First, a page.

4. Ok four. I lied. But we’ll be discussing the return of indulgences later! Yeah, that’s right. Indulgences are being granted in NYC churches. TBC, beezies…

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link away (while you can)

The past week or so has seen a few interweb privacy and access issues blow up.  So here’s the deal:

1. Facebook is being sketchy about the ownership of your personal information. When Facebook changed its terms of use last week, it took out the clause that stated users could delete their profiles without fear of Facebook retaining that information. (Well, that was never entirely true; unless you erased the information in the profile before deleting the profile itself, it would stay in Facebook’s servers, just in case you came back–and then discovered that your old profile had never died.)  Anyhew, Facebook users noticed the deletion of the privacy clause, Zuckerberg waffled about who owns personal info, outrage continued, the board decided to meet about it, and the old terms of service were reinstated.  But don’t let your guard down, as we haven’t seen the last of Zuckerberg’s vaguely sinister ambiguity:

Going forward, we’ve decided to take a new approach towards developing our terms. We concluded that returning to our previous terms was the right thing for now. As I said yesterday, we think that a lot of the language in our terms is overly formal and protective so we don’t plan to leave it there for long.

Check ’em if they change ’em.

2. New Zealand’s recent copyright decision could be a model for access debates to come. That country’s Parliament has ruled that Internet Service Providers, including citizen-run websites, can be punished for copyright infringement by having their internet access cut off. Though the UK and EU have rejected these kinds of measures, they set a precedent for putting corporate copyright interests above the needs of creative artists.  Join the New Zealand blackout (Stephen Fry has–see his Twitter page) if this concerns you.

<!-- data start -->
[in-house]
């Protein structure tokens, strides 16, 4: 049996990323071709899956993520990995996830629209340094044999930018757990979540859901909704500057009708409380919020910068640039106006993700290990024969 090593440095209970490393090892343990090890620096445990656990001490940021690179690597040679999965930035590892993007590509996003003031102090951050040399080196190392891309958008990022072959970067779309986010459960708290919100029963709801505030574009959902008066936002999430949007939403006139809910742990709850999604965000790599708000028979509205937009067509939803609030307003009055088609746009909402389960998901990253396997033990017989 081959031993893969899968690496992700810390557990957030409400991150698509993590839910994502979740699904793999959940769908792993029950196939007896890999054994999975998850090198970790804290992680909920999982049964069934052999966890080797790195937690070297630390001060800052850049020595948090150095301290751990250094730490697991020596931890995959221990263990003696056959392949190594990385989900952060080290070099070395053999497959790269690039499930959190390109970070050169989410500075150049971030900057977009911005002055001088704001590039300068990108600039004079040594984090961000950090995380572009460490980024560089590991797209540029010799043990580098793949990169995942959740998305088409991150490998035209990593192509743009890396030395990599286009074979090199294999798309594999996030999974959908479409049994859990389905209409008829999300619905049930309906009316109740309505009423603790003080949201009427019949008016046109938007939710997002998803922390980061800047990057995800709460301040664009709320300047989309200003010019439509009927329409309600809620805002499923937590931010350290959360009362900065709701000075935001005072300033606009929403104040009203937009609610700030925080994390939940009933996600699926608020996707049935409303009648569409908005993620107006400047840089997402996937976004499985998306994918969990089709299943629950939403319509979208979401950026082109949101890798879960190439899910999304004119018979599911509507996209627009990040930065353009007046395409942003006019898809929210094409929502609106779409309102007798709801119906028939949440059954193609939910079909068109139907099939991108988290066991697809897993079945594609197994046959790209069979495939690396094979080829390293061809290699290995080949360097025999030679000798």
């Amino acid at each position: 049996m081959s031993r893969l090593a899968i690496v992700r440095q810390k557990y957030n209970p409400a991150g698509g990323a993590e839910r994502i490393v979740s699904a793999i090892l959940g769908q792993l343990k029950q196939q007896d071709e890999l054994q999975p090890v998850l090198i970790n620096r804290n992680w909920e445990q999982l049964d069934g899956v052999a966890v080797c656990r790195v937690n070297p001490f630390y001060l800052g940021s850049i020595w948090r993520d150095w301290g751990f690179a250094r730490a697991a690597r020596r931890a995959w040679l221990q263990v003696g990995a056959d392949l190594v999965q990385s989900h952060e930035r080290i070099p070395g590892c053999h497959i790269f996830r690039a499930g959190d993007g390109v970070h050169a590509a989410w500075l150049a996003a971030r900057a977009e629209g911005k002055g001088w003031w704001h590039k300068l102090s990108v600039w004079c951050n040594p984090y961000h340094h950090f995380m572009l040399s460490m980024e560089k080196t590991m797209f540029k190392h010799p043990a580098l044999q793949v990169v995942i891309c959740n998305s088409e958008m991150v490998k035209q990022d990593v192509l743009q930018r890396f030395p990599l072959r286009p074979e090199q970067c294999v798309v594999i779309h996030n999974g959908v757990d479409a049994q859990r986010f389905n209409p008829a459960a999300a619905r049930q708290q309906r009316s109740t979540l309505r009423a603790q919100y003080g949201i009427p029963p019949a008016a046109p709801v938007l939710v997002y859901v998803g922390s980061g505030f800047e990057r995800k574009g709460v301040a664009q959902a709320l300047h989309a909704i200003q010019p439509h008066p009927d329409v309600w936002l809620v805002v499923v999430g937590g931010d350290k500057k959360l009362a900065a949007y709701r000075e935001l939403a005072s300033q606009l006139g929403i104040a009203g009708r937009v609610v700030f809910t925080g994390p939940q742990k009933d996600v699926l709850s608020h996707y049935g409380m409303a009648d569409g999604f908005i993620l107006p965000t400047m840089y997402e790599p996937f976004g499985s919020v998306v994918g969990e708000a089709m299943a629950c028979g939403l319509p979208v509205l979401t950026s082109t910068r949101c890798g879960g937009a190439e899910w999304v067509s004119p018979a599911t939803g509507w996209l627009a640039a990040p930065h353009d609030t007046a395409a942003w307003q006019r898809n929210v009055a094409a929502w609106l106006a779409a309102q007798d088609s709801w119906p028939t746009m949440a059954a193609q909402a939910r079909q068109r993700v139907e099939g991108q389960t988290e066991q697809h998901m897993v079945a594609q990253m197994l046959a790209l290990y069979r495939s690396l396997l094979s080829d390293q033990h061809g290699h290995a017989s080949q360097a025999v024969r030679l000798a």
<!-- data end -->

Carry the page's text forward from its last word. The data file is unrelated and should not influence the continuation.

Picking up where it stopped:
3. The BlockShopper-Jones Day debacle could affect your right to link. Jones Day, a law firm, sued BlockShopper for posting links to its employees’ pages.  The reason? The firm was angry that the real estate site was publicizing the houses its lawyers bought. The claim? That, even if they are publicly accessible pages, linking to them would confuse BlockShopper readers, who might think the firm endorsed it.  And the firm won for trademark infringement, setting the stage for restrictions on links to public sites. So watch your court.

Phew. Stressful.  Debate the weird Gatorade G spots (ooh, that sounds bad) for comic relief.  Or befuddlement.